Jerome Travel Guide

Once dubbed ‘the wickedest town the west’ by the New York Post at the beginning of the 20th century, Jerome came from less notorious beginnings. When Spain still had a stake in Arizona during colonial times the area around the present city was a profitable mining region for silver and copper. The name Jerome comes from a mining camp that was built atop the 5,200 foot Cleopatra Hill in 1883, the namesake of Eugene Murray Jerome, the New York investor who kept the miners’ bellies full and financed the mining operations.

It didn’t come into existence as a bonafide city until 1889, when the Wild West era was in full swing and Jerome became the quintessential desert outpost Sergio Leone and Clint Eastwood would come to popularize. Tragedy struck the mines in 1919 when flames burned out of control over 22 miles of underground passages. Open pit mining was then employed, and the town’s population swelled to over 15,000. The 1950s saw mining operations cease and Jerome became another kind of frontier stereotype - the ghost town.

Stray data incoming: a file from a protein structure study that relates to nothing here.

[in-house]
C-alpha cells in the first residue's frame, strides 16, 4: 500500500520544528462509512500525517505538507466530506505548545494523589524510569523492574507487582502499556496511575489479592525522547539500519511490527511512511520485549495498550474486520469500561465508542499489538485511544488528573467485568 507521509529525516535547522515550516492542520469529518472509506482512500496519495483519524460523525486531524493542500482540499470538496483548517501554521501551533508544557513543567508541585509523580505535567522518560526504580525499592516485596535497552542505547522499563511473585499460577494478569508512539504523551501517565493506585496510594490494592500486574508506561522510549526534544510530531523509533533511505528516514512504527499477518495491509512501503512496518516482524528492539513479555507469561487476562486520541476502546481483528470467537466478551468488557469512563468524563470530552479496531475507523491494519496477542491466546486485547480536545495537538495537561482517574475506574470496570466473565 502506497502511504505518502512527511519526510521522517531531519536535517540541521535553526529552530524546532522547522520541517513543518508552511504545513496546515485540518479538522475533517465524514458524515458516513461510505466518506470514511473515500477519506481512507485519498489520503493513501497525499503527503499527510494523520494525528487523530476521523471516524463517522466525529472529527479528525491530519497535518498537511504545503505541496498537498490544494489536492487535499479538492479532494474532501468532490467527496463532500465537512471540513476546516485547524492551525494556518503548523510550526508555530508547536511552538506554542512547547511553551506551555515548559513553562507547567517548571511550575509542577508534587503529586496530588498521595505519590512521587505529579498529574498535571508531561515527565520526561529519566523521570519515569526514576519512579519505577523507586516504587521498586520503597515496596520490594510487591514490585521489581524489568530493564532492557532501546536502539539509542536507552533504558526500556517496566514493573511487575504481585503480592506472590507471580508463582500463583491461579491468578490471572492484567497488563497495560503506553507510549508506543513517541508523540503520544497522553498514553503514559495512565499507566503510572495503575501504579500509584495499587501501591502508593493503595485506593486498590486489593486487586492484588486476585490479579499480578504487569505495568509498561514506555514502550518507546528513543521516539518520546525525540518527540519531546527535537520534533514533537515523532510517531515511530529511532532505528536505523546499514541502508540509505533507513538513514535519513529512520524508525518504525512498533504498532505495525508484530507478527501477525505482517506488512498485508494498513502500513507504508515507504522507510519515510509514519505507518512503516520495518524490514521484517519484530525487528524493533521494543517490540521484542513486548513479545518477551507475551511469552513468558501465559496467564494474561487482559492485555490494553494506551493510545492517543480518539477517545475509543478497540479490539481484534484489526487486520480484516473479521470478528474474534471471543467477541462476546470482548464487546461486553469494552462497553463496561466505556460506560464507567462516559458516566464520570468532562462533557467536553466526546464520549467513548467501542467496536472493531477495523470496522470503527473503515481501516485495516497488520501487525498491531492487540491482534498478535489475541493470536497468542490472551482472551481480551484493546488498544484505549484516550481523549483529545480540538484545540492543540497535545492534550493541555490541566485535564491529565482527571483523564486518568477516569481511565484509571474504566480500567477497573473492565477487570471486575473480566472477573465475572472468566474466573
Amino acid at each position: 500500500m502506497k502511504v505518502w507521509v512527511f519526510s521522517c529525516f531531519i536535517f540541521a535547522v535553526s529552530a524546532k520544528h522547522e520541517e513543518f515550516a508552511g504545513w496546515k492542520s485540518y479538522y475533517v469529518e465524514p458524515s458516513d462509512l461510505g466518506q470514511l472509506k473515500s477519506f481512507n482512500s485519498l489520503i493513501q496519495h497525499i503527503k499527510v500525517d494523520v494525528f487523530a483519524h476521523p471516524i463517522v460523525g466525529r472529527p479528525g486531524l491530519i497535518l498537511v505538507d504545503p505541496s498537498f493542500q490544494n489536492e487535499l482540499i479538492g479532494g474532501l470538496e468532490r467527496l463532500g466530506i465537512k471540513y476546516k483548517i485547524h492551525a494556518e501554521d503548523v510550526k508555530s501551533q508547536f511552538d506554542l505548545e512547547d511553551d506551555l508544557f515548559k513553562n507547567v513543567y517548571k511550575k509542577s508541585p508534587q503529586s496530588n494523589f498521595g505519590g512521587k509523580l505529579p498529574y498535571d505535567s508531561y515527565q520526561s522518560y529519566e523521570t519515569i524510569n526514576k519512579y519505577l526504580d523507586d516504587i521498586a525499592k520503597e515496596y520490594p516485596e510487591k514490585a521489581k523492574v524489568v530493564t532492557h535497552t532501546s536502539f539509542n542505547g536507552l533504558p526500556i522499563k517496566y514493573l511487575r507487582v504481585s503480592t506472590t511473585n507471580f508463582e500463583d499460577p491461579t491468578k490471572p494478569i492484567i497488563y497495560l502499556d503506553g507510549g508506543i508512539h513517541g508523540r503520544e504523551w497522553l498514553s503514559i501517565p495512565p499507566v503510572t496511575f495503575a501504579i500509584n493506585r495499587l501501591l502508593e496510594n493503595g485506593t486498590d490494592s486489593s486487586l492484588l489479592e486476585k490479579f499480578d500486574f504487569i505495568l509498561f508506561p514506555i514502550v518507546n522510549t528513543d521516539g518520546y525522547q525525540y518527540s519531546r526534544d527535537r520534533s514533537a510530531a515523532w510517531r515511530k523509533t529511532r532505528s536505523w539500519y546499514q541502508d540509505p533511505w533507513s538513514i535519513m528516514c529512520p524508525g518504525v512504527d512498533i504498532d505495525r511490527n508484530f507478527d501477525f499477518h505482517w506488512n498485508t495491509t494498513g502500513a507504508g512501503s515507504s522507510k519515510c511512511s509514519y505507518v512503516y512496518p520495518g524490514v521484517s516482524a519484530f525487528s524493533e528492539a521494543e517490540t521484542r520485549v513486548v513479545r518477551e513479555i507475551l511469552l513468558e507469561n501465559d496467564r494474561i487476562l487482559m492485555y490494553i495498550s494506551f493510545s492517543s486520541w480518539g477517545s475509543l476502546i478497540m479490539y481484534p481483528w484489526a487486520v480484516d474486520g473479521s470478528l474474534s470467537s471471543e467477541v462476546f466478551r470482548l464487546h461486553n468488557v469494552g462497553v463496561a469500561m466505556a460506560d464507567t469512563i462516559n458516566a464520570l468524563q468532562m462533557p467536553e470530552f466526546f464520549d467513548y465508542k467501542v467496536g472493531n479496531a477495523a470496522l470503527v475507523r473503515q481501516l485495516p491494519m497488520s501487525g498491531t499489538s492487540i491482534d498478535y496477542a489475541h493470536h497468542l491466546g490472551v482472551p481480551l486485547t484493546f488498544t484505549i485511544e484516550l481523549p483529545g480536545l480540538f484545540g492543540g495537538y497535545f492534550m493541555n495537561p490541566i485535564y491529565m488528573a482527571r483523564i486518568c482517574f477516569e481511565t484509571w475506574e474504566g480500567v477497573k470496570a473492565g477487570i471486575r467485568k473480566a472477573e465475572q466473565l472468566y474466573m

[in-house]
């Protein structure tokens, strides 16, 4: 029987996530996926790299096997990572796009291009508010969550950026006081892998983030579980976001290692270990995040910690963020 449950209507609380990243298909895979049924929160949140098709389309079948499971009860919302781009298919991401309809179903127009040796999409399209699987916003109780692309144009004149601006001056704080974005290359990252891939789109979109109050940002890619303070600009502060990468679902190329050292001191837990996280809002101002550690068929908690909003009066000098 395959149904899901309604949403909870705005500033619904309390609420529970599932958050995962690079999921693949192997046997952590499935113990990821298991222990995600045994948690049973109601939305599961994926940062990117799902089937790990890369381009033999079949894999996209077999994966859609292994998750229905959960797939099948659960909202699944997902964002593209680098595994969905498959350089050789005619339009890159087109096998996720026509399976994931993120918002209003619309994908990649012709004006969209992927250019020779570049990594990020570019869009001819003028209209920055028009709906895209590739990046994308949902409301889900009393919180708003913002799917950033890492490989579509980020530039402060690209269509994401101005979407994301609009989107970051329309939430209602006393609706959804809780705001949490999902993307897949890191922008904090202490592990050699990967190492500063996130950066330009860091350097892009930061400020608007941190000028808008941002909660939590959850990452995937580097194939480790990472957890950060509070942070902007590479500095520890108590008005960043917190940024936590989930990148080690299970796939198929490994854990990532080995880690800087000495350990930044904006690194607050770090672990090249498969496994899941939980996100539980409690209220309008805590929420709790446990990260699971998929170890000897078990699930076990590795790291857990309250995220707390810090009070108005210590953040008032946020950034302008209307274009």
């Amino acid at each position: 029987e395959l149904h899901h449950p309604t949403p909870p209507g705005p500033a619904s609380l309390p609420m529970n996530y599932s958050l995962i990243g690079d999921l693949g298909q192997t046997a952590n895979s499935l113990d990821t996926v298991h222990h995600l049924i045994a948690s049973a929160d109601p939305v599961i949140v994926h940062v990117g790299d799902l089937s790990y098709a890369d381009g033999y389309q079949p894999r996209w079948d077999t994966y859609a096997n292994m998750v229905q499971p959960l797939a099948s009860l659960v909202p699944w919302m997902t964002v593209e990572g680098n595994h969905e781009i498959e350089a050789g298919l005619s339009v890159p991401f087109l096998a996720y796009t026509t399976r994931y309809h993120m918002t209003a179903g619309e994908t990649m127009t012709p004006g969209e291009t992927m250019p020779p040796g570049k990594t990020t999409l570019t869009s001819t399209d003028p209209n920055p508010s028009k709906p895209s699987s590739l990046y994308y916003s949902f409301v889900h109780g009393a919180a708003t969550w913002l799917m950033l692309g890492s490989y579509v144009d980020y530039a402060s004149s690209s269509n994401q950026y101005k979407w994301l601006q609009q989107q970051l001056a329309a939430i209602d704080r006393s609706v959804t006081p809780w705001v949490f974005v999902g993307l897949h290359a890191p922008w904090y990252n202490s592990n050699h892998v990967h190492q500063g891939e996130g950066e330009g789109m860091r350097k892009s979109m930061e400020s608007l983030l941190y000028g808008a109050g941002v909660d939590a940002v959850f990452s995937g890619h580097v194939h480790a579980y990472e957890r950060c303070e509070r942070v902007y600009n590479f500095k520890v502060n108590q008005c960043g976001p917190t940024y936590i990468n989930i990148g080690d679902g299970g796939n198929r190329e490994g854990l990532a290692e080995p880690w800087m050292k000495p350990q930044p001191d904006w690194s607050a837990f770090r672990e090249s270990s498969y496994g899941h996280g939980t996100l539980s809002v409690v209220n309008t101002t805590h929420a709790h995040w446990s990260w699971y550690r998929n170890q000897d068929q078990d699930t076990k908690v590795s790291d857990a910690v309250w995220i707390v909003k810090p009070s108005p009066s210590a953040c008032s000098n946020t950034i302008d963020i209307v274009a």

Present day Jerome is a far cry from player pianos, gambling saloons and swishing pantaloons, though some of the historical buildings still stand and draw a consistent number of tourists. The city is a center for the arts, with over 30 galleries and studios. As could be expected from its bohemian inhabitants, it is a fairly liberal town in an otherwise conservative area.


The big ‘J’: you can’t miss Jerome perched high on Cleopatra Hill with the giant letter J marking the spot.

Main street: Jerome’s main drag displays both the former glory and present incarnations of this special city.

First Saturday Art Walk: every month the galleries and studios of Jerome coordinate an art walk that has become a popular event since its creation in 2006.

Sliding Jail: on Hull avenue has ended up 225 feet away from where it was originally built thanks to concussions caused by tunnels being blasted into the mountainside.